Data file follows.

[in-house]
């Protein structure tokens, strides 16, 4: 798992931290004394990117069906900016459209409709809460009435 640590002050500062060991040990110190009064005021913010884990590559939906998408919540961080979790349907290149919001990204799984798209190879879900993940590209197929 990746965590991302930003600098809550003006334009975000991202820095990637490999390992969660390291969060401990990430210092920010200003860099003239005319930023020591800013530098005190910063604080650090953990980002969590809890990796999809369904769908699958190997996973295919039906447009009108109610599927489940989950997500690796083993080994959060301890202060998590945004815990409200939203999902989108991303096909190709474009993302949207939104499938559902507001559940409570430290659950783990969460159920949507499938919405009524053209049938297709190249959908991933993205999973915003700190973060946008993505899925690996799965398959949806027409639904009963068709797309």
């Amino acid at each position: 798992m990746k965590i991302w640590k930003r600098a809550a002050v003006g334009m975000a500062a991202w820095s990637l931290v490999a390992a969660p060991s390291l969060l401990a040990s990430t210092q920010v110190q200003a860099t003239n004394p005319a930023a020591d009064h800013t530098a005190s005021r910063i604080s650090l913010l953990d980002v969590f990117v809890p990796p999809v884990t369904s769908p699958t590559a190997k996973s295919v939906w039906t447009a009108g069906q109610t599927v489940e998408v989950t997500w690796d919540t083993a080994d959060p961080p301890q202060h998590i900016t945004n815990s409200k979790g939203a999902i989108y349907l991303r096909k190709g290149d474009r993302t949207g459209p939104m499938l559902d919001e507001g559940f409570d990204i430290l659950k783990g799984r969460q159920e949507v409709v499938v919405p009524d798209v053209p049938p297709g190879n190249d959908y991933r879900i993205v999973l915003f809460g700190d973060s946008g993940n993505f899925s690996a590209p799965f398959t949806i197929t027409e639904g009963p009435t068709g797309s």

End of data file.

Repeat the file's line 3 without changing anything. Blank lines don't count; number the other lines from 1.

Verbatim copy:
């Amino acid at each position: 798992m990746k965590i991302w640590k930003r600098a809550a002050v003006g334009m975000a500062a991202w820095s990637l931290v490999a390992a969660p060991s390291l969060l401990a040990s990430t210092q920010v110190q200003a860099t003239n004394p005319a930023a020591d009064h800013t530098a005190s005021r910063i604080s650090l913010l953990d980002v969590f990117v809890p990796p999809v884990t369904s769908p699958t590559a190997k996973s295919v939906w039906t447009a009108g069906q109610t599927v489940e998408v989950t997500w690796d919540t083993a080994d959060p961080p301890q202060h998590i900016t945004n815990s409200k979790g939203a999902i989108y349907l991303r096909k190709g290149d474009r993302t949207g459209p939104m499938l559902d919001e507001g559940f409570d990204i430290l659950k783990g799984r969460q159920e949507v409709v499938v919405p009524d798209v053209p049938p297709g190879n190249d959908y991933r879900i993205v999973l915003f809460g700190d973060s946008g993940n993505f899925s690996a590209p799965f398959t949806i197929t027409e639904g009963p009435t068709g797309s």